Two Common Decision Making Traps and How to Avoid Them
Stripped down to its essentials, business is about one thing: making decisions. Therefore, decision making is an important skill of leaders in all levels of an organization. It’s also one of the toughest and riskiest skills. It is a skill that can be sidetracked by a number of psychological traps that can undermine decisions. These traps can even cause great leaders to make bad decisions at times. Sometimes the cause is bad luck or poor timing, but more often than not bad decisions are the result of biases that as humans we bring into our decision making processes.
The two most common traps that impact decision making are known as confirmation bias and overconfidence bias. Before I explain them, consider the following business decision. In the spring of 2000, the founder of a start-up mail-order video-rental company flew to Dallas to meet with executives of video-rental giant Blockbuster and propose a partnership. His offer was to sell his video-rental company to Blockbuster for $50 million and together they would create a new video-rental brand. It is reported that Blockbuster executives “laughed him out of the room.”
The start-up company Blockbuster turned down was Netflix. In 2010, Blockbuster would file for bankruptcy and today Netflix is worth approximately $33 billion. At the time, Blockbuster’s business model had two major flaws – high expenses from running thousands of retail locations and its major source of revenue was coming from charging late fees to its customers. Netflix on the other hand was introducing subscriptions for renting videos and allowing customers to keep them for as long as they wanted or return it and get a new one.
So, which of the two common biases were in play in the above Blockbuster/Netflix example? Actually, both were. Let’s start with confirmation bias. Confirmation bias is defined as developing a quick belief about a situation and then seeking information that confirms that belief. This bias impacts not only how we gather information about a situation, but also how we recall information and interpret it. Gathering and analyzing information are important steps in any effective decision making process. Clearly, at the time, Blockbuster’s success prevented their executives from identifying the flaws in their business model. In Netflix, they saw an upstart company with a business model different than their up-to-that-time successful model.
Blockbuster executives also exhibited overconfidence in their decision to ignore Netflix’s offer. Overconfidence bias is defined as thinking we know more than we do about how the future will unfold or about our knowledge on a subject. It can lead to significant miscalculations of risk. Admittedly when you’re making a lot of money with your current business model why should you consider changing it? Or, for that matter, take advice from a start-up company with no retail stores and just a few employees. Overconfidence is the same trap that led IBM to decide not to invest heavily in the personal computer market. It’s been said that the trouble with ignorance is that it feels so much like expertise.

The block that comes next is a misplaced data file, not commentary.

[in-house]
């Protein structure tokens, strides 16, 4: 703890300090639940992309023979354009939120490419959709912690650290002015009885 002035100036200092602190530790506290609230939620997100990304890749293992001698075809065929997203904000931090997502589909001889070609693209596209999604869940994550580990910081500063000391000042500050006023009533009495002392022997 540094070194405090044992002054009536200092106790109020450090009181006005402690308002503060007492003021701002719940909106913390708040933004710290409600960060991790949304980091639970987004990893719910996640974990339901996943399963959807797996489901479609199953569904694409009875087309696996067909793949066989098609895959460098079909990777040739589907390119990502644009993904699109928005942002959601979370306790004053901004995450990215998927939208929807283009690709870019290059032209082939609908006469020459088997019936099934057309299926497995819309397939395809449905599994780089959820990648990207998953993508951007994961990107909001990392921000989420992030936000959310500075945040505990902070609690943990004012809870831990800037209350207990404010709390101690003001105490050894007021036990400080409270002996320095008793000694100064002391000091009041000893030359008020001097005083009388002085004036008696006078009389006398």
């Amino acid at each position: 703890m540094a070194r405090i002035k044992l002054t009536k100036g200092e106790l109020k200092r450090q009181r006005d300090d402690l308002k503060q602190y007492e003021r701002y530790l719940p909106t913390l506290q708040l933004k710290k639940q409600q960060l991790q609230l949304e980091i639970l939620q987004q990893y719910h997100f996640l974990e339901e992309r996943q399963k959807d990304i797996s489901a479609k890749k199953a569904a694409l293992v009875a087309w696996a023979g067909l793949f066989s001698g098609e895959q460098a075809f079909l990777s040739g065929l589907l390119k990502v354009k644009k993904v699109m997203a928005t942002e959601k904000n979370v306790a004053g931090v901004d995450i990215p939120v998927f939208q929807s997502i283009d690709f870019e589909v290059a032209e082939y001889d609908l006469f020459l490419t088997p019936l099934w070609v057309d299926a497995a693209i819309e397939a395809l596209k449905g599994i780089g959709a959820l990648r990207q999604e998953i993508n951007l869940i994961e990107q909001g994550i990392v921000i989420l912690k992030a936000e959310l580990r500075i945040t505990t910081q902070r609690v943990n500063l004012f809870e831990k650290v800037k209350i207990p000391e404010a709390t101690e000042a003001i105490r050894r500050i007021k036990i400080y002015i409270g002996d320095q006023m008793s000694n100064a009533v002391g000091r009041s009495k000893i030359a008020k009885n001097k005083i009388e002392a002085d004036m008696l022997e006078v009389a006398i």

Here are a few ideas as to how to avoid these traps. First, be aware of these biases. When it comes to business decisions, there is rarely such a thing as a no-brainer. Our brains are always at work when we make decisions. Forewarned is forearmed. Another effective method of avoiding these traps is to have a decision making process that walks the decision maker through a series of logical steps such as defining the question, establishing objectives to be achieved by answering the question, generating answers that are in alignment with the objectives and evaluating risk. By using a process, you’re not turning over the entire decision making process to intuition. Having an effective decision making process actually leads to a final method for avoiding these two common decision making traps. Your decision making process should let you know when it is appropriate to involve others in the decision. You should involve people who are willing to tap you on the shoulder and question your biases or give you another point-of-view. Good luck with all your decisions!
Interested in learning more on how to make great decisions by avoiding common decision-making traps and understanding the four styles of decision making? Take a look at Kent State’s Making Great Decisions program.